Widening the benefits of immune checkpoint inhibitors

Two new studies, highlighted in this month's Nature Reviews Cancer, suggest that targeting TGF-β signalling may improve clinical outcomes in patients whose tumours are resistant to PD-L1 blockade.

Go to the profile of Dr Alison Halliday
Mar 14, 2018
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Immune checkpoint inhibitors work by targeting proteins that keep immune responses in check, enabling T cells to kill cancer cells more effectively. Examples include those that target the programmed cell death protein 1 (PD-1) and programmed cell death 1 ligand 1 (PD-L1).

Although many of these agents are showing clinical promise for treating some types of cancer, results from trials so far show there is a huge inter-patient variability in response. To widen their benefits, we will need to develop a better understanding of some the key factors involved.

Two suspects that are likely to play important roles in this variable response are tumour immunogenicity and features of the tumour microenvironment, but the mechanisms aren’t currently well understood.

Now two new studies, both published in Nature, independently point the finger at increased transforming growth factor-β (TGF-β) signalling in the tumour microenvironment – implicating this in reduced immune surveillance and lack of response to treatment in two different metastatic solid tumour types:

Tauriello et al. modelled metastatic colorectal tumours using compound genetic mouse models and organoid transplantation - finding that tumour immunogenicity involves stromal-derived TGF-β signalling in the tumour microenvironment, which seems to suppress T-cell differentiation and also to promote T-cell exclusion. Blocking TGF-β signalling (using galunisertib) reduces the growth of metastatic tumours – and the effect is synergistic in combination with anti-PD-L1.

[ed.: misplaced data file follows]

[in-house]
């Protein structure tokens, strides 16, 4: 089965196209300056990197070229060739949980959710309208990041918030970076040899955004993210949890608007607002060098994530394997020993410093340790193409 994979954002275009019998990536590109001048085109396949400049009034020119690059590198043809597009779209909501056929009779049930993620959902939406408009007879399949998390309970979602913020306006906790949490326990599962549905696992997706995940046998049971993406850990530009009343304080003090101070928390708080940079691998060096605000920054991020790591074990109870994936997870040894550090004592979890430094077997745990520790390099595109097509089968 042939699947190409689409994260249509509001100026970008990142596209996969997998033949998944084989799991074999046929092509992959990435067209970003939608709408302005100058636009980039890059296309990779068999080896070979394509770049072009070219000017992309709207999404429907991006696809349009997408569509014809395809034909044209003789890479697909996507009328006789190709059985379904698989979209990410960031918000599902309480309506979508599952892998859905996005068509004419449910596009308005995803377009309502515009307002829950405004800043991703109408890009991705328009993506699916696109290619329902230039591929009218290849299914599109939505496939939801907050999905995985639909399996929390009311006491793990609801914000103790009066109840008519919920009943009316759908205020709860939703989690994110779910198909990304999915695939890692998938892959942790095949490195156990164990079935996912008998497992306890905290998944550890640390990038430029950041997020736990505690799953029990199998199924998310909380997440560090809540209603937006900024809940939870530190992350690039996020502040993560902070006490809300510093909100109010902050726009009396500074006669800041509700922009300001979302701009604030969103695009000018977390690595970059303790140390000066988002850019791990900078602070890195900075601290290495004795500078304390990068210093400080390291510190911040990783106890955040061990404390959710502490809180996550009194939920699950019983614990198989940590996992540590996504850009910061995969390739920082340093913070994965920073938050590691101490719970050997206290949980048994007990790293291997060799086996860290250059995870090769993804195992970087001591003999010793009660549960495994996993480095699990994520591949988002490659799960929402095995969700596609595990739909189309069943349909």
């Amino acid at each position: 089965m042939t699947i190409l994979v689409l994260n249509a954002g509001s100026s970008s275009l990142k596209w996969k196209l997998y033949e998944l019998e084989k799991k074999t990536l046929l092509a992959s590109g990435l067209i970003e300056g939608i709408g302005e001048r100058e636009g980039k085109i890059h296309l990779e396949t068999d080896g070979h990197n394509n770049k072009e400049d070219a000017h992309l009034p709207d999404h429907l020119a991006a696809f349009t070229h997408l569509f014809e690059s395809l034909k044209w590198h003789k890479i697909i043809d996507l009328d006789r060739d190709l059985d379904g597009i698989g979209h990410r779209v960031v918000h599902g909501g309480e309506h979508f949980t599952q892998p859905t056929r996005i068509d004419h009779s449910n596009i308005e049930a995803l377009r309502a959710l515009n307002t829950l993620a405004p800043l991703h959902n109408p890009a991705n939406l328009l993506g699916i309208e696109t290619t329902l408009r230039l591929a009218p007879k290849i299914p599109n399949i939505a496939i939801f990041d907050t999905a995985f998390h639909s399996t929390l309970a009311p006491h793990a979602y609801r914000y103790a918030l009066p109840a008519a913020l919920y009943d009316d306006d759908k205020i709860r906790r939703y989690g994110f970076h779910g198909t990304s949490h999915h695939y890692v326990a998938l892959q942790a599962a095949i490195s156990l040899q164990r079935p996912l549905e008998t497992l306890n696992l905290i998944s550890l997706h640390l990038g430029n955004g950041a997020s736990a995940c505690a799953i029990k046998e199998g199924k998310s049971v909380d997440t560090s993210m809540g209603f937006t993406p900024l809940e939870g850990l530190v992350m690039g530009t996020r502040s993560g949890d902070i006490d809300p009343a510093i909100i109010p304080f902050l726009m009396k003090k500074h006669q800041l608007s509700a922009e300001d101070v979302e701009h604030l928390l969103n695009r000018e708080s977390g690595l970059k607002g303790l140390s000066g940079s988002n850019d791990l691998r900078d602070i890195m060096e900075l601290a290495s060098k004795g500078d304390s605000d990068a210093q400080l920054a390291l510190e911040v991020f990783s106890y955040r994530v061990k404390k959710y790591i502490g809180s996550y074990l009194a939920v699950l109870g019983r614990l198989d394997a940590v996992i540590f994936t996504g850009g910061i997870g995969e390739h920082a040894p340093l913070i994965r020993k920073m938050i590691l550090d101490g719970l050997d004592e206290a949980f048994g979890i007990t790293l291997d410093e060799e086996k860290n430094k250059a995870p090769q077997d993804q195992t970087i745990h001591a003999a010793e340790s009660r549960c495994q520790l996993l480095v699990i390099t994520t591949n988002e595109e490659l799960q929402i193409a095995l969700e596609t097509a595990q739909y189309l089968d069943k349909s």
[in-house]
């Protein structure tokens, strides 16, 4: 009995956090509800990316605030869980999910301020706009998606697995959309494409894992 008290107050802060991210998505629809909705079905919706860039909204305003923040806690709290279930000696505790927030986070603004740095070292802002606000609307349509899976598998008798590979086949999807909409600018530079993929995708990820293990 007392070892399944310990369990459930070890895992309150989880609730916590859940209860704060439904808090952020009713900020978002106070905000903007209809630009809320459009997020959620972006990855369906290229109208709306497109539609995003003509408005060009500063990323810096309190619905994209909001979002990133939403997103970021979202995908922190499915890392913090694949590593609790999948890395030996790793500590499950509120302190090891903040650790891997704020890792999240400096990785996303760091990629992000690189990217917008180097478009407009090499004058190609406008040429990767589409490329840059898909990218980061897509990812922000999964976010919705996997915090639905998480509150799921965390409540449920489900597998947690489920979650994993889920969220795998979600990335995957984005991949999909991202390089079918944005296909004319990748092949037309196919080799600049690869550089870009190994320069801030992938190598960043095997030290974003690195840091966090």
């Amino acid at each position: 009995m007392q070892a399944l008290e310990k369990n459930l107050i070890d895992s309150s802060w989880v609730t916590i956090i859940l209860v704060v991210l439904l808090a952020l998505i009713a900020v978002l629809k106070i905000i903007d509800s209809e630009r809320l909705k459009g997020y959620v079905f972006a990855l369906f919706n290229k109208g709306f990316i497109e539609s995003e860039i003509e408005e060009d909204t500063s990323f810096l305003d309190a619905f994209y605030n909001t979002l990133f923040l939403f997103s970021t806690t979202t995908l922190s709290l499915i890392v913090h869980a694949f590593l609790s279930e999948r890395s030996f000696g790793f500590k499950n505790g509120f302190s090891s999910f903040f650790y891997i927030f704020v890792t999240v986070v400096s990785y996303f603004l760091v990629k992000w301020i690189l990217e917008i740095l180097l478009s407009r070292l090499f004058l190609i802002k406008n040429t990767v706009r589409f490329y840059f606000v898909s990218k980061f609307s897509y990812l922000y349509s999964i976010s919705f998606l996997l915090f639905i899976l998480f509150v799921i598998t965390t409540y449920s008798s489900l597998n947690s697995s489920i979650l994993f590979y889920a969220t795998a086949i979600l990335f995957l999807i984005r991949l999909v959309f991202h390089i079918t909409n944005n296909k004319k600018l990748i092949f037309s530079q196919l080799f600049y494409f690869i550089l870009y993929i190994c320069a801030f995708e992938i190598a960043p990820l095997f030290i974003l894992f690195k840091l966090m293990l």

Mariathasan et al. looked at a large cohort of patients with metastatic urothelial carcinoma treated with anti-PD-L1 antibodies, finding that patients who did not respond had increased TGF-β signalling in fibroblasts within the tumour microenvironment accompanied by restricted T-cell infiltration. They showed that combining TGF-β blockade (anti-TGF-β) with immune checkpoint inhibition (anti-PD-L1) in mouse models of mammary carcinoma and colorectal cancer boosts the anti-tumour response.

The results of these studies suggest that inhibiting TGF-β signalling in cancers that are resistant to PD-L1 blockade may induce a more potent response, improving clinical outcomes in patients with advanced metastatic tumours that are growing in a TGF-β rich microenvironment. We look forward to more studies looking into this promising new combination.

Keeping the cancer-immune setpoint up-to-date

Are these new studies already referenced in the cancer-immune setpoint interactive figure? Where do you think they best fit? Please go to the framework and add your comments (n.b. you’ll need to be on a computer, rather than mobile!) – we need your help to keep on updating it as new data in these exciting field continues to be published.   

To help get you started, please follow our a simple step-by-step guide in our ‘how to’ post.

References:

  • Harjes, V. Tear down this wall. Nature Reviews Cancer, published online 9 March 2018. doi:10.1038/nrc.2018.22
  • Tauriello et al. TGFβ drives immune evasion in genetically reconstituted colon cancer metastasis. Nature 554, p538-543 (2018). doi:10.1038/nature25492
  • Mariathasan et al. TGFβ attenuates tumour response to PD-L1 blockade by contributing to exclusion of T cells. Nature 554, p544-548 (2018). Doi:10.1038/nature25501
Go to the profile of Dr Alison Halliday

Dr Alison Halliday

Community Manager, Nature Research

Molecular Biologist turned freelance science communicator, with 10 year's experience at Cancer Research UK.

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